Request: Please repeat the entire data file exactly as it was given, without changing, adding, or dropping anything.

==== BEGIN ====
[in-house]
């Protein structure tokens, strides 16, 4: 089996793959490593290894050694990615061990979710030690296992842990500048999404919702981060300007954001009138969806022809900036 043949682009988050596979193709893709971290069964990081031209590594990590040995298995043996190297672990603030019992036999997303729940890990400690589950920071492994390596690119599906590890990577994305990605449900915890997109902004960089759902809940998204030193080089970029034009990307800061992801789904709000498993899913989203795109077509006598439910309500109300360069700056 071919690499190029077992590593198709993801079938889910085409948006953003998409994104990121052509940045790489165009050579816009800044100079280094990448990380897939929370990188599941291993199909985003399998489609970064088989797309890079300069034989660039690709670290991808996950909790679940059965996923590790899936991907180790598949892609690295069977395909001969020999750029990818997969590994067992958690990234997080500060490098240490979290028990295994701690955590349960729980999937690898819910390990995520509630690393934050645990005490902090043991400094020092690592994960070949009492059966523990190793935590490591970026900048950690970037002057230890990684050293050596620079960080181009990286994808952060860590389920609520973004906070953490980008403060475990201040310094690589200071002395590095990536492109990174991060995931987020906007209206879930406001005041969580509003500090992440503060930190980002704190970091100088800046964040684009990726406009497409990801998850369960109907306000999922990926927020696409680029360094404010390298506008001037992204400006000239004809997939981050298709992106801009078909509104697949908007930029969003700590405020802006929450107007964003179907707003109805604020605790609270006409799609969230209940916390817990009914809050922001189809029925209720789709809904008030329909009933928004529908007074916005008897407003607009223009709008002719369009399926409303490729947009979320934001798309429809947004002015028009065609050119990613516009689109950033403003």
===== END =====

[in-house]
């Protein structure tokens, strides 16, 4: 089996793959490593290894050694990615061990979710030690296992842990500048999404919702981060300007954001009138969806022809900036 043949682009988050596979193709893709971290069964990081031209590594990590040995298995043996190297672990603030019992036999997303729940890990400690589950920071492994390596690119599906590890990577994305990605449900915890997109902004960089759902809940998204030193080089970029034009990307800061992801789904709000498993899913989203795109077509006598439910309500109300360069700056 071919690499190029077992590593198709993801079938889910085409948006953003998409994104990121052509940045790489165009050579816009800044100079280094990448990380897939929370990188599941291993199909985003399998489609970064088989797309890079300069034989660039690709670290991808996950909790679940059965996923590790899936991907180790598949892609690295069977395909001969020999750029990818997969590994067992958690990234997080500060490098240490979290028990295994701690955590349960729980999937690898819910390990995520509630690393934050645990005490902090043991400094020092690592994960070949009492059966523990190793935590490591970026900048950690970037002057230890990684050293050596620079960080181009990286994808952060860590389920609520973004906070953490980008403060475990201040310094690589200071002395590095990536492109990174991060995931987020906007209206879930406001005041969580509003500090992440503060930190980002704190970091100088800046964040684009990726406009497409990801998850369960109907306000999922990926927020696409680029360094404010390298506008001037992204400006000239004809997939981050298709992106801009078909509104697949908007930029969003700590405020802006929450107007964003179907707003109805604020605790609270006409799609969230209940916390817990009914809050922001189809029925209720789709809904008030329909009933928004529908007074916005008897407003607009223009709008002719369009399926409303490729947009979320934001798309429809947004002015028009065609050119990613516009689109950033403003």